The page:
Athletes have always been ahead of the curve on weed’s potency as a wellness product.
From Ricky Williams to Chris Ball to Calvin Johnson, former football players and cannabis entrepreneurs are proof that cannabis can aid in athletic training and recovery — even when it comes at a high price.
Williams has said that pot cost him at least $10 million in fines and suspensions over the years, but claims that number is “pennies” compared to what it brought into his life. The former NFL rushing champion can’t imagine his playing days without cannabis.
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Euphoria → Endurance
According to Dr. Benjamin Caplan, a physician and founder of the Massachusetts-based CED Clinic, some athletes have reported that cannabis reduces their pain, inflammation and anxiety, all of which would understandably improve a person’s workouts by making it possible to train harder. Cannabis can increase blood flow and oxygenation, Caplan explained, which is thought to improve endurance.
At the same time, “the euphoric effect of cannabis is likely to improve self-confidence, support mechanical relaxation and steadiness of the body, and relieve the stress of competition,” Caplan added. This is partially why the World Anti-Doping Agency lists cannabis products as a banned substance, with the exception of CBD. But experts contend that it’s not a performance-enhancing drug. This debate aside, there is reason to believe that a little weed can make physical activity a lot more enjoyable.
In one survey of 101 adults aged 18 to 55 years who use cannabis during exercise, a majority of people said they combined it with more relaxing endeavors (hiking, yoga, aerobic machines), but 44% said they paired weed with weightlifting. The respondents cited its assistance in focus and concentration, its capacity to make exercise more enjoyable, and a certain intangible — working out on weed enhanced their “mind-body-spirit connection.”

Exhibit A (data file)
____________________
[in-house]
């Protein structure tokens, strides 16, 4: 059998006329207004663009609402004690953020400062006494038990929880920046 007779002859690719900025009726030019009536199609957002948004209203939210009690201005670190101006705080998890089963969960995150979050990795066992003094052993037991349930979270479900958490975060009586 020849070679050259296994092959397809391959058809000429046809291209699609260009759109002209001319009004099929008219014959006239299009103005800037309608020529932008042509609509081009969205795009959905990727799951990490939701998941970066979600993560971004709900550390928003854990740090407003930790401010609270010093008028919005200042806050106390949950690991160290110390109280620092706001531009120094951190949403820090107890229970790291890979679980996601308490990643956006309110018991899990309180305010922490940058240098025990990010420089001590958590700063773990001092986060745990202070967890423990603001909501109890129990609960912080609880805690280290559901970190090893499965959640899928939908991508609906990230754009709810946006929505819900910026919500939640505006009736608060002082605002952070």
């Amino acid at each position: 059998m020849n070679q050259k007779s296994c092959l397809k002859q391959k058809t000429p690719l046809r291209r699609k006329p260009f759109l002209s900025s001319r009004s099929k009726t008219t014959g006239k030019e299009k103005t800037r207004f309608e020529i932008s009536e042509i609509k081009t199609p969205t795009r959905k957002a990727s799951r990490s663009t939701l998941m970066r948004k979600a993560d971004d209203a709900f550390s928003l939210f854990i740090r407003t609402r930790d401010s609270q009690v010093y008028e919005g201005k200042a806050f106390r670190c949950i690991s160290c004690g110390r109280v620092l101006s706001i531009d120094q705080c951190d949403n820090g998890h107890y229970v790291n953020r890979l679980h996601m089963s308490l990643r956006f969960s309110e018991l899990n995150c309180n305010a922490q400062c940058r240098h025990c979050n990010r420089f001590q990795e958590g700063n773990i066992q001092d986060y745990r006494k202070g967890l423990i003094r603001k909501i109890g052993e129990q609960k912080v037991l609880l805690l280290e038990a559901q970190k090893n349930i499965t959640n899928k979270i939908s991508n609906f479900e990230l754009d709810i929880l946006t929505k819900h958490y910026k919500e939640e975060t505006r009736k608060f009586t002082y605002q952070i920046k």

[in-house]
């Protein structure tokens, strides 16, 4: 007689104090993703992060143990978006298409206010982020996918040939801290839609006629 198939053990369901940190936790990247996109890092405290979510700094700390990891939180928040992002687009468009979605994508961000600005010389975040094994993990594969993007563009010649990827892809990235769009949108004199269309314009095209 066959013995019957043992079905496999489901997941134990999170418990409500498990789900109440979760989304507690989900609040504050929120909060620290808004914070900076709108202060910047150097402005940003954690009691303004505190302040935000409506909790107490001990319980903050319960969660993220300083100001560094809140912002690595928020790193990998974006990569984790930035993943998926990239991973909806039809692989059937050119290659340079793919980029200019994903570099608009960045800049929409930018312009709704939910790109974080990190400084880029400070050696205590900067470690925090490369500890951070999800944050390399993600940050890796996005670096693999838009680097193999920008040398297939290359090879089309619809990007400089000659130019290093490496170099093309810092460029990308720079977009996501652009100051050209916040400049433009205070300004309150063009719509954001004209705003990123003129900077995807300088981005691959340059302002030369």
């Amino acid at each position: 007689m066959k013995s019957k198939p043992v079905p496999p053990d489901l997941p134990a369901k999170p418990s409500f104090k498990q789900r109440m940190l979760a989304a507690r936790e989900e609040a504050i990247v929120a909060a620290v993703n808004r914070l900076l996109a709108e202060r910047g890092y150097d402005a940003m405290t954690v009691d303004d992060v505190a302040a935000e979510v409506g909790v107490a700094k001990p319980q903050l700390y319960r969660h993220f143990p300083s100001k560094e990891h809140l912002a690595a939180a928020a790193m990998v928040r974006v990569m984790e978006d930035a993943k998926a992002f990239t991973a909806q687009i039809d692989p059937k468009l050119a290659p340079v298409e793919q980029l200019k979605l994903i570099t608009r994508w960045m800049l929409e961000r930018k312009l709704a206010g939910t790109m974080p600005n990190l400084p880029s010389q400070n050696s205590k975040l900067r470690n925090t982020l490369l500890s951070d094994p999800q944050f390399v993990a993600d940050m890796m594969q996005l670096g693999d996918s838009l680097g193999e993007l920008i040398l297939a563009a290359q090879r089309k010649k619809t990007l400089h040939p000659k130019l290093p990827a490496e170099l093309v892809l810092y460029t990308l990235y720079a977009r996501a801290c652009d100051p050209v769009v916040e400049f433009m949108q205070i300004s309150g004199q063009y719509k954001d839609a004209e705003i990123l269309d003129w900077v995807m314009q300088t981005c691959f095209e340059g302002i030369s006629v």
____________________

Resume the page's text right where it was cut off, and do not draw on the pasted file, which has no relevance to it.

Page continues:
This mystical combination isn’t just reserved for athletes. “Anyone can take advantage of these potential benefits,” Caplan said.
Stoned and Toned
For instance, take Morgan English, the founder of the cannabis and fitness platform Stoned + Toned. She hated working out for most of her life. After being told she was conventionally overweight growing up, the pressure to exercise filled her with anxiety. It wasn’t until college, when she started smoking weed recreationally, that she discovered her love for spin class.
“I had the ability to be present and finish a workout and not worry about what other people are thinking, or if I’m doing enough,” English told me. After spinning, she started getting stoned before barre and pilates. They’re now her favorite types of workouts to do high; the weed helps her feel her muscles working and building.
“I’m feeling my muscles, and I’m aware of where there’s pain and where there’s muscle building,” English said. Now a fitness instructor herself, she’s aware that there’s a crucial difference between building muscle and straining it — it’s the same distinction between feeling the burn and feeling pain. (The only strain English wants to be talking about is whatever she’s smoking.)
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How to Work Out on Weed
While studies show cannabis can reduce inflammation and pain for some people, it’s typically not in a way where you’re going to overextend and further injure yourself, English says. That’s because cannabis is not compatible with the “no pain, no gain” mentality that usually gets people hurt. As much as it can curb pain, weed workouts are more about being mindful of your body.
According to English, using cannabis as a workout enhancer involves shifting your perspective on exercise in a similar way that she has — by crafting an experience that’s pleasant enough to repeat several times a week.